Liel: [00:10:36] You know what, Grace. So a couple of things just to complement that, what I was saying before about what they’re doing. So yeah, so Johnson and Johnson, they’re apparently launching something that is called the Kane View, which is a subsidiary of Johnson and Johnson, that its consumer health business, right? And so they’re minting that. They’re preparing that for IPO and that I mean it’s and the timing it’s just when they made the offer on talcum for settling, that’s exactly a few weeks before they started this roadshow. And it’s so clear that they wanted to have talcum completely off the media scene during the time that they were on the roadshow, that that’s probably the reason why they did it and it blew up on their faces. But it’s also very interesting because when you’re reading all of the coverage about the roadshow and so it’s hardly get mentioned about the ongoing lawsuit that’s going on with talc. But it’s really interesting seeing when you’re talking about the general average consumer, they don’t hear and have so much awareness about these things and just puts into perspective how how much room there is still out there in terms of opportunity to better inform, better educate and the amount of work that needs to be done for generating awareness about mass torts in general. Grace That’s one that’s the first thing I wanted to say. The other one here, and that’s so true what you say, like one of the biggest takeaways that I have when I go to Mass Torts Made Perfect is it’s that like literally you sit down in the room and these big lawyers come to stage and basically their job is to align everyone.
Liel: [00:12:17] Set up expectations for everyone. The messaging moving forward needs to be this one for those who are doing this, stop doing it and instead do that. It really much feels like orientation because it’s. Like a wild beast up to a certain extent. And it’s very critical since this is kind of like that’s why it’s mass tort, right? Because it’s a one big lawsuit. One yet you have a lot it has so many moving pieces and marketing pieces and people just in their own markets making noise about this at different paces and rhythms and such that it can get very quickly contaminated and kind of like a domino effect. Right? Because if the wrong message goes out and it goes viral and it starts generating and gathering a lot of attention, that can create a very damaging impact onto the overall efforts of moving this massive beast forward. So I really felt that a lot of what they do on the legal tracks in Mass Torts Made Perfect is that it’s kind of like, here are the updates, here is what we’re going to do with them and you should be doing exactly the same thing.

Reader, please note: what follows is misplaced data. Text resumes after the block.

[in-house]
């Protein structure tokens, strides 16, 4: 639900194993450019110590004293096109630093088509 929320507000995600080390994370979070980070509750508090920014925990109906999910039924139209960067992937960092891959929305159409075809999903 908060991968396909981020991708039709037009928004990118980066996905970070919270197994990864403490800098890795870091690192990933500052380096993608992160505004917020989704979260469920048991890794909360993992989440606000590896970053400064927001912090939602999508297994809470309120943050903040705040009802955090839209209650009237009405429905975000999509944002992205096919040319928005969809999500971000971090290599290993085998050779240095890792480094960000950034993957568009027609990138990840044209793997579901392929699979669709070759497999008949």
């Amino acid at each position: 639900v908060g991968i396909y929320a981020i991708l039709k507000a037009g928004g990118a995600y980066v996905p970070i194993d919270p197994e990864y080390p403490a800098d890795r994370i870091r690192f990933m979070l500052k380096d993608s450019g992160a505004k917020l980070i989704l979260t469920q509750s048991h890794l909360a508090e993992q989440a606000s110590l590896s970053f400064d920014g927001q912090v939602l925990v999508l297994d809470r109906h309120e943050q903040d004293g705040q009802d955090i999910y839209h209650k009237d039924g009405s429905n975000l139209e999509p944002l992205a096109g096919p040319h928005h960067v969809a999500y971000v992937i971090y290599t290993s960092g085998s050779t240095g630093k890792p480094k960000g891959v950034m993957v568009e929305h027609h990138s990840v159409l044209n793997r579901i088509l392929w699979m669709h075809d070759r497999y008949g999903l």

Grace: [00:13:36] Exactly. It’s exactly that. It’s to orient and align all of the attorneys that are involved in this mass litigation so that we’re all speaking the same language, we’re all saying the same thing, and we’re all protecting our clients 100%. I mean, that’s so very similar. But probably one of the hardest situations that happened very recently was with Zantac, right? So Zantac, they weren’t really discussing it there, but they did mention it. So for those of you that don’t know, Zantac is one of those cases that got completely dismissed at the MDL level, right? So that means that you cannot bring it to the mass tort litigation any longer. However, big part of it was the State Court, as a matter of fact, in California, stated that you could continue to bring cases, but that they had to be California residents. And of course, you know, you’re going to need counsel in that state because this is no longer an MDL. So with that type of thing, it’s and then, of course, there’s two years of appeals, right? It takes about two years for an appeal to be heard to come through. So the fact that it was dismissed, it doesn’t mean it’s done. It does mean that it’s done for right now. So there’s a lot of things that go on with these cases in Mass Torts and MTP is exactly that. To align everybody for everyone to understand what’s going on. If they do have cases in California as an example that are Zantac, they still have a quote unquote home for their injured clients. Right. And so these seminars are super important because not only are we sharing information, but we’re sharing orientation and leadership and what people are doing to help their clients at the highest level possible.